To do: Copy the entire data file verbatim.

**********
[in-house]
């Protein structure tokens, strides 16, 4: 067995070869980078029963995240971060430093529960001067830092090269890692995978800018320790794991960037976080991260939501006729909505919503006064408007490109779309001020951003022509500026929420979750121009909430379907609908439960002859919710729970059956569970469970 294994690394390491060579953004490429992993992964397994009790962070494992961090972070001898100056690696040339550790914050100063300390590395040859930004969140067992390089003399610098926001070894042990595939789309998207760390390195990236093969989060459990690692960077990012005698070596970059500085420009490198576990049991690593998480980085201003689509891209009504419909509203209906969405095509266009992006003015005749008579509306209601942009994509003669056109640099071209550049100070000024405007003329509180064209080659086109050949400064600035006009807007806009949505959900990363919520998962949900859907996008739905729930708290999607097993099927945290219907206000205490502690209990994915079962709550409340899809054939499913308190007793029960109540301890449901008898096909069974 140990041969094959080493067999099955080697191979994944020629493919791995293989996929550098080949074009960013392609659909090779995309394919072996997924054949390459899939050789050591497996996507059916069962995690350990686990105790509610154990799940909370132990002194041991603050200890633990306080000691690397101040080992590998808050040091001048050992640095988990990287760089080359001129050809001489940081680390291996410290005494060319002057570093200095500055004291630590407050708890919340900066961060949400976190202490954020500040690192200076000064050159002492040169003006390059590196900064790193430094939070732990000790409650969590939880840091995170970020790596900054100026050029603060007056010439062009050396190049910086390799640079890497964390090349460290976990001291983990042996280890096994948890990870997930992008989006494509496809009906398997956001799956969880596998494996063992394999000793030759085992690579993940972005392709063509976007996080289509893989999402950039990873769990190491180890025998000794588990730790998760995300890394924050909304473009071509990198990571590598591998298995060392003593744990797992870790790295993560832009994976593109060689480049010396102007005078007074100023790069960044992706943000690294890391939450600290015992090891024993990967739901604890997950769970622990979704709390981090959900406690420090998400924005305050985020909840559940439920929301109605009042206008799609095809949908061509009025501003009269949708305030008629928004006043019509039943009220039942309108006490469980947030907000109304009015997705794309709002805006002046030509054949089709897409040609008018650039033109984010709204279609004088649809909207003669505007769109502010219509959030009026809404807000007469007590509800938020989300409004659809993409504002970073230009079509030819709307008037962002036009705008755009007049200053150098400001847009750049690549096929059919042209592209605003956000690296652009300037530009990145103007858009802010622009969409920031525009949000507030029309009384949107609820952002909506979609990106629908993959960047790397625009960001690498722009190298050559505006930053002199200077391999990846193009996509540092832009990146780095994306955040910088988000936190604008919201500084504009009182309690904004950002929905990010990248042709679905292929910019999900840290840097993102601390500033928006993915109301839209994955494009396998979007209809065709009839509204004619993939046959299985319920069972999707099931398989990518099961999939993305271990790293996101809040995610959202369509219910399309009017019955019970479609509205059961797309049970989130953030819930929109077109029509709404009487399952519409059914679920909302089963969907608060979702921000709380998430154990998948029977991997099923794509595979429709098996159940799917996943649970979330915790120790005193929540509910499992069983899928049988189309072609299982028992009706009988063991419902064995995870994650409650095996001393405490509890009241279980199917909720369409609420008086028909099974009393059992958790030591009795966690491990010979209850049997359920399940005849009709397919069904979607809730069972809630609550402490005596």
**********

[in-house]
């Protein structure tokens, strides 16, 4: 067995070869980078029963995240971060430093529960001067830092090269890692995978800018320790794991960037976080991260939501006729909505919503006064408007490109779309001020951003022509500026929420979750121009909430379907609908439960002859919710729970059956569970469970 294994690394390491060579953004490429992993992964397994009790962070494992961090972070001898100056690696040339550790914050100063300390590395040859930004969140067992390089003399610098926001070894042990595939789309998207760390390195990236093969989060459990690692960077990012005698070596970059500085420009490198576990049991690593998480980085201003689509891209009504419909509203209906969405095509266009992006003015005749008579509306209601942009994509003669056109640099071209550049100070000024405007003329509180064209080659086109050949400064600035006009807007806009949505959900990363919520998962949900859907996008739905729930708290999607097993099927945290219907206000205490502690209990994915079962709550409340899809054939499913308190007793029960109540301890449901008898096909069974 140990041969094959080493067999099955080697191979994944020629493919791995293989996929550098080949074009960013392609659909090779995309394919072996997924054949390459899939050789050591497996996507059916069962995690350990686990105790509610154990799940909370132990002194041991603050200890633990306080000691690397101040080992590998808050040091001048050992640095988990990287760089080359001129050809001489940081680390291996410290005494060319002057570093200095500055004291630590407050708890919340900066961060949400976190202490954020500040690192200076000064050159002492040169003006390059590196900064790193430094939070732990000790409650969590939880840091995170970020790596900054100026050029603060007056010439062009050396190049910086390799640079890497964390090349460290976990001291983990042996280890096994948890990870997930992008989006494509496809009906398997956001799956969880596998494996063992394999000793030759085992690579993940972005392709063509976007996080289509893989999402950039990873769990190491180890025998000794588990730790998760995300890394924050909304473009071509990198990571590598591998298995060392003593744990797992870790790295993560832009994976593109060689480049010396102007005078007074100023790069960044992706943000690294890391939450600290015992090891024993990967739901604890997950769970622990979704709390981090959900406690420090998400924005305050985020909840559940439920929301109605009042206008799609095809949908061509009025501003009269949708305030008629928004006043019509039943009220039942309108006490469980947030907000109304009015997705794309709002805006002046030509054949089709897409040609008018650039033109984010709204279609004088649809909207003669505007769109502010219509959030009026809404807000007469007590509800938020989300409004659809993409504002970073230009079509030819709307008037962002036009705008755009007049200053150098400001847009750049690549096929059919042209592209605003956000690296652009300037530009990145103007858009802010622009969409920031525009949000507030029309009384949107609820952002909506979609990106629908993959960047790397625009960001690498722009190298050559505006930053002199200077391999990846193009996509540092832009990146780095994306955040910088988000936190604008919201500084504009009182309690904004950002929905990010990248042709679905292929910019999900840290840097993102601390500033928006993915109301839209994955494009396998979007209809065709009839509204004619993939046959299985319920069972999707099931398989990518099961999939993305271990790293996101809040995610959202369509219910399309009017019955019970479609509205059961797309049970989130953030819930929109077109029509709404009487399952519409059914679920909302089963969907608060979702921000709380998430154990998948029977991997099923794509595979429709098996159940799917996943649970979330915790120790005193929540509910499992069983899928049988189309072609299982028992009706009988063991419902064995995870994650409650095996001393405490509890009241279980199917909720369409609420008086028909099974009393059992958790030591009795966690491990010979209850049997359920399940005849009709397919069904979607809730069972809630609550402490005596």